Arnold Kling  

Planning vs. Experimentation

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Hal Varian writes,

it is simple to run a controlled experiment with a Web page. Amazon can show a different page layout to every hundredth visitor and determine in a few days whether the new design increases sales.

Similarly, a search engine can run a controlled experiment to try out a new tweak to its search algorithm and discover in a few hours whether users find it an improvement on the old algorithm. On the Web, continuous improvement really is continuous.

...Old media just do not understand online kaizen. Their perceptions are tied to the print world, where design changes are costly. The Wall Street Journal spent years planning its recent redesign of the print edition and millions of dollars rolling it out. Yet it will be months before it becomes clear how successful these changes were.

The experimental mindset is more like direct mail than traditional mass media. Direct mail marketers experiment with different types of envelopes, different pitches, different offers, and so on.

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CATEGORIES: Business Economics

COMMENTS (4 to date)
flix writes:

This is exactly the reason why federalism works better than centralisation, why spontaneous order is far superior to central planning.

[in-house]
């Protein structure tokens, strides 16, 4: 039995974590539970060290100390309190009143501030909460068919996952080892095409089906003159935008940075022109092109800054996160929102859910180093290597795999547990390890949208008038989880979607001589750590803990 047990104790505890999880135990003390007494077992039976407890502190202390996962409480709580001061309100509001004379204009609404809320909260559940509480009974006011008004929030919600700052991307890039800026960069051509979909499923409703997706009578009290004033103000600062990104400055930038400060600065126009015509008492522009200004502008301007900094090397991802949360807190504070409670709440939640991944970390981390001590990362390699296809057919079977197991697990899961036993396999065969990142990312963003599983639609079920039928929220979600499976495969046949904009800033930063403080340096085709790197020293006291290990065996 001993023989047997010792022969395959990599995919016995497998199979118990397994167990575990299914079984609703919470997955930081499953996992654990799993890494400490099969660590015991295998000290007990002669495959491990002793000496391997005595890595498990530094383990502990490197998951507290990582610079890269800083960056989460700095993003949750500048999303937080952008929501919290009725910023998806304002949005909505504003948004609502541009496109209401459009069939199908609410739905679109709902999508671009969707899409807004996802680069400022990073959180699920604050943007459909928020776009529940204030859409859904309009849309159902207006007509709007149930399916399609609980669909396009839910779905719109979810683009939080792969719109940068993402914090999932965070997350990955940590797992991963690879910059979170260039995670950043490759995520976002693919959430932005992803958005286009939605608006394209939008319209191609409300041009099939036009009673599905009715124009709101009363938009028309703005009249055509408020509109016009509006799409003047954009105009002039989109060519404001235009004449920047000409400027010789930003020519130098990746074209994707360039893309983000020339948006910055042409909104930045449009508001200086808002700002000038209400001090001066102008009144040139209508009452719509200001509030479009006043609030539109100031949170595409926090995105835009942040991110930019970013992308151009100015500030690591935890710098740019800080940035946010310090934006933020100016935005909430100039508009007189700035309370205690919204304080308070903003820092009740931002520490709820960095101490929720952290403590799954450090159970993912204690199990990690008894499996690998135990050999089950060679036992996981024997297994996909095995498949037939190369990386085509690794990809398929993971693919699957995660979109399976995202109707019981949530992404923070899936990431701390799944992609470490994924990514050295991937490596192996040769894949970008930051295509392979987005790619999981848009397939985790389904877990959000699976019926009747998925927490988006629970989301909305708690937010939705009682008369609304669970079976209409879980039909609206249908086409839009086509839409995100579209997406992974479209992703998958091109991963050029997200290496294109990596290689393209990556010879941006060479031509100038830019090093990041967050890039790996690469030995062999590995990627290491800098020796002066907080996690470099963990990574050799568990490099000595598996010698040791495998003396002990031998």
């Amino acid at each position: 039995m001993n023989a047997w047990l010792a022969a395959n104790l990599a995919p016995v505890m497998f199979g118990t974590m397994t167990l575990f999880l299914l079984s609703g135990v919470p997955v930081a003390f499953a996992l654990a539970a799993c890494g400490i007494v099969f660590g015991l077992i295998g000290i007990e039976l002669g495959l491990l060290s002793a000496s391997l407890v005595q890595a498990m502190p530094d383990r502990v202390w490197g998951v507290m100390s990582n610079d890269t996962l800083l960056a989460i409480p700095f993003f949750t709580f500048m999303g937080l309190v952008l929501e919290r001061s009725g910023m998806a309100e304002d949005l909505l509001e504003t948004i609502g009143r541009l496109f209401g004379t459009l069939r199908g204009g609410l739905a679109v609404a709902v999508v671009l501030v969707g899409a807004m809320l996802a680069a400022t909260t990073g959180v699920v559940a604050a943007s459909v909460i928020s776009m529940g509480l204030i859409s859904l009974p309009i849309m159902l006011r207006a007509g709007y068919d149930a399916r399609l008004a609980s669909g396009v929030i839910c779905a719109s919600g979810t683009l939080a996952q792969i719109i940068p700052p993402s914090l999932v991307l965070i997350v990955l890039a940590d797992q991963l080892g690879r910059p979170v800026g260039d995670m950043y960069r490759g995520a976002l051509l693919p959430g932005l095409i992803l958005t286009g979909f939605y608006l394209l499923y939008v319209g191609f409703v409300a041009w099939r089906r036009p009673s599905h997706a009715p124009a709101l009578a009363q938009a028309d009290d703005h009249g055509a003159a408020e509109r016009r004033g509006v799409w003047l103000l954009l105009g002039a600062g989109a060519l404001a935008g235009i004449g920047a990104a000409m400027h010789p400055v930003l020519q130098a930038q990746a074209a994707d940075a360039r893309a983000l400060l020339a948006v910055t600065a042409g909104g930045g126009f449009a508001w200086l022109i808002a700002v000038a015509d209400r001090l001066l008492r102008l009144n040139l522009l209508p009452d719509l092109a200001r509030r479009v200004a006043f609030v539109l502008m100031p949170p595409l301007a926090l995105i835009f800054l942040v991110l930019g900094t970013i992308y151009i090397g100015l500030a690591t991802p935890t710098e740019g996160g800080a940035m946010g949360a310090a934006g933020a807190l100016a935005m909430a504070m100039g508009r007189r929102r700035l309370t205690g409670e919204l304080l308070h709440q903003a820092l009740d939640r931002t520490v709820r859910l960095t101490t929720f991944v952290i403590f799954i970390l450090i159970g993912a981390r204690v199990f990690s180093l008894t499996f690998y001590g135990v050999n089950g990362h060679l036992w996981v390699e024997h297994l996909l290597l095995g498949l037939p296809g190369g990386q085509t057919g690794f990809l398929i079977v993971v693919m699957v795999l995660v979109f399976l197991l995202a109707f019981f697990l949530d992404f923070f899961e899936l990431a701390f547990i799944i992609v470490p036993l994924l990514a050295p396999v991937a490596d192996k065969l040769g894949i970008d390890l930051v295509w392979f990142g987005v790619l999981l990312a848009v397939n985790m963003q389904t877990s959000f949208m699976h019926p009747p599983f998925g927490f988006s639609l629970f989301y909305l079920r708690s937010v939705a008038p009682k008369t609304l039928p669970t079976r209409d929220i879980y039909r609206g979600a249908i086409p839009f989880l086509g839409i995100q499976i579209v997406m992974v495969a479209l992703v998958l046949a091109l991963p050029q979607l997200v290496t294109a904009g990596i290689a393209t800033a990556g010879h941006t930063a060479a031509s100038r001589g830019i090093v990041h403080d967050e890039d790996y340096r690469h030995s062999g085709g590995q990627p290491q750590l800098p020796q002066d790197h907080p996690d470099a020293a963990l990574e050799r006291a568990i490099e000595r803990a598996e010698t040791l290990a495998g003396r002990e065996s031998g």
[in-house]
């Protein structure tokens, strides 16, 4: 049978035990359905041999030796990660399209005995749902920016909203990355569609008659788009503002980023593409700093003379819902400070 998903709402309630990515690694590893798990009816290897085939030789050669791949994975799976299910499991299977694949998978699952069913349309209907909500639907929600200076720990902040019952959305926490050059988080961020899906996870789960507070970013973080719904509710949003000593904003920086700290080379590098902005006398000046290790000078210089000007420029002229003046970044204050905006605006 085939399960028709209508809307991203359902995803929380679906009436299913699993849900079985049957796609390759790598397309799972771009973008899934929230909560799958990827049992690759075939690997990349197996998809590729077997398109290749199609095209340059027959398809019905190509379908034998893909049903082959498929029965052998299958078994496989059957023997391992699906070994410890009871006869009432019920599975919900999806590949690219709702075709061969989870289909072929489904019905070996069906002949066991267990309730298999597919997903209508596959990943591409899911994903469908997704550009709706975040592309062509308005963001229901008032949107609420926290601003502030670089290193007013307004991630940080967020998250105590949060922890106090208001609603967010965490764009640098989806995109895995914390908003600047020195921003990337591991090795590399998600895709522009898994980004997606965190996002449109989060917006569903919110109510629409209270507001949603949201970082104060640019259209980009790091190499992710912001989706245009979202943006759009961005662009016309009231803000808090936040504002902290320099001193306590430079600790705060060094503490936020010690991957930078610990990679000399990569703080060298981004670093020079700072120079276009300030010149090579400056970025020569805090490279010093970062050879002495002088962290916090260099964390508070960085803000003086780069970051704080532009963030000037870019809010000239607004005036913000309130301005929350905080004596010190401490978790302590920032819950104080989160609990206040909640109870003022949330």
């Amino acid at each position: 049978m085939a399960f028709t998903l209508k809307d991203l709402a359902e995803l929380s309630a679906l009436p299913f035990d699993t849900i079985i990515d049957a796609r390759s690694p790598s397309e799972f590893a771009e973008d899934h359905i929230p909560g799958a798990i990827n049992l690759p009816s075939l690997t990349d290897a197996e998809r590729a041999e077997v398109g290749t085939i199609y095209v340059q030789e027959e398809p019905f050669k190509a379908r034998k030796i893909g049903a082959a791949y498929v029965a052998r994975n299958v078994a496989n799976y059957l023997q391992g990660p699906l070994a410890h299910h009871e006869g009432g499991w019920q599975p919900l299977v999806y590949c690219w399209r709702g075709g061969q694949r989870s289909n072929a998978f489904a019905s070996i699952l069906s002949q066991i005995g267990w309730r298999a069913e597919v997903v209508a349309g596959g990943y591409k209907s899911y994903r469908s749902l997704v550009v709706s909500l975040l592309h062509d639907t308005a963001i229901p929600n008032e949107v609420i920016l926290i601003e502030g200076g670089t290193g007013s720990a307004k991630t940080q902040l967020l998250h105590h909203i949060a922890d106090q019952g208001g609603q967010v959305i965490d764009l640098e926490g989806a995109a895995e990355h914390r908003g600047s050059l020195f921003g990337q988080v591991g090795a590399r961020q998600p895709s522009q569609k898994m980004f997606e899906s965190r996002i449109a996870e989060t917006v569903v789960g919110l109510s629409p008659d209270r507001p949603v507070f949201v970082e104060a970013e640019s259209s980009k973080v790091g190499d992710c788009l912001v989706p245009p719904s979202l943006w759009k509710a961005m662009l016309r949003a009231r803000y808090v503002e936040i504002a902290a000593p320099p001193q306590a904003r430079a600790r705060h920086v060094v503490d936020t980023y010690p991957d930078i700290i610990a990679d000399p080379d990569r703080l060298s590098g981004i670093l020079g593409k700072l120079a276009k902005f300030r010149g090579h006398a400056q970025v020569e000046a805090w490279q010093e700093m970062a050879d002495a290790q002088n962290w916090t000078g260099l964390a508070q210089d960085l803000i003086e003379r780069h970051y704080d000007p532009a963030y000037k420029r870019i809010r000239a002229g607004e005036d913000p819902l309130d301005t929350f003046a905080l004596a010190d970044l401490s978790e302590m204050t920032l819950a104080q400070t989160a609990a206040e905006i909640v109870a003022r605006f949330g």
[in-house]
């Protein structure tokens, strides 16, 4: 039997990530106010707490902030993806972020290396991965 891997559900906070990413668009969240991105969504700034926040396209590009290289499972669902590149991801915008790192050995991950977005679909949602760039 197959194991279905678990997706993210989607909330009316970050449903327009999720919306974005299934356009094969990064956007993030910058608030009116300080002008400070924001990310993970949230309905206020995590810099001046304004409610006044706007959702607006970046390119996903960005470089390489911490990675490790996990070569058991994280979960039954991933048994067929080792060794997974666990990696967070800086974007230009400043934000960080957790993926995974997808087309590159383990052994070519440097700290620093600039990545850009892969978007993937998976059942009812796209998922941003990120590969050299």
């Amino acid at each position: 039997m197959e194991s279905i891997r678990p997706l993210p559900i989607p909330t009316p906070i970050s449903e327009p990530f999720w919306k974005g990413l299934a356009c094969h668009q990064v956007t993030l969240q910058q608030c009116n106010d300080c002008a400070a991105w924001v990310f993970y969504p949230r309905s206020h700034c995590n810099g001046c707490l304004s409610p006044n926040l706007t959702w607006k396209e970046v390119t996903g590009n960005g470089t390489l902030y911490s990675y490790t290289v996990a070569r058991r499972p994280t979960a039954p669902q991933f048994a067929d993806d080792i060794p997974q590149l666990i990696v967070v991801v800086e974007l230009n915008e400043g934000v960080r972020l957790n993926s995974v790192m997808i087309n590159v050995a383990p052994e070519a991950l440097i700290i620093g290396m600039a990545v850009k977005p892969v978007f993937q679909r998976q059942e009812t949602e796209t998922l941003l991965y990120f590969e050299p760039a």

I'm surprised its in the NYT, unless, of course, they don't see the implications.

Damon writes:

You can access that wall street journal article for free with a thing called a netpass from:

This was literally in the last blog I read!

Zhu Benben writes:

It is not good. You can argue Soviet Union or China are experiments only on an unapropriate scale. Or at least you may argue that Scandinavian socialism are experiments. So we can learn if the ideal of welfare state is just that.

This point of view is bad. If all we can hope is experiment, that is really bad. Really sad. Hopeless. On the other hand, I think I understand what you are implying. But this argument I think, humbly, is empty.

David Z writes:


Every experiment gives us valuable insight about a world where conditions, tastes, preferences and needs are in a constant state of flux. In such a world, it is unlikely that we can ever approach a stationary state, Utopian or otherwise.

The point is, the less costly it is to obtain the results of an experiment (and act on them), the better off we'll all be in the long run. The sooner we obtain the results, the sooner, and more precisely we can react to those results.

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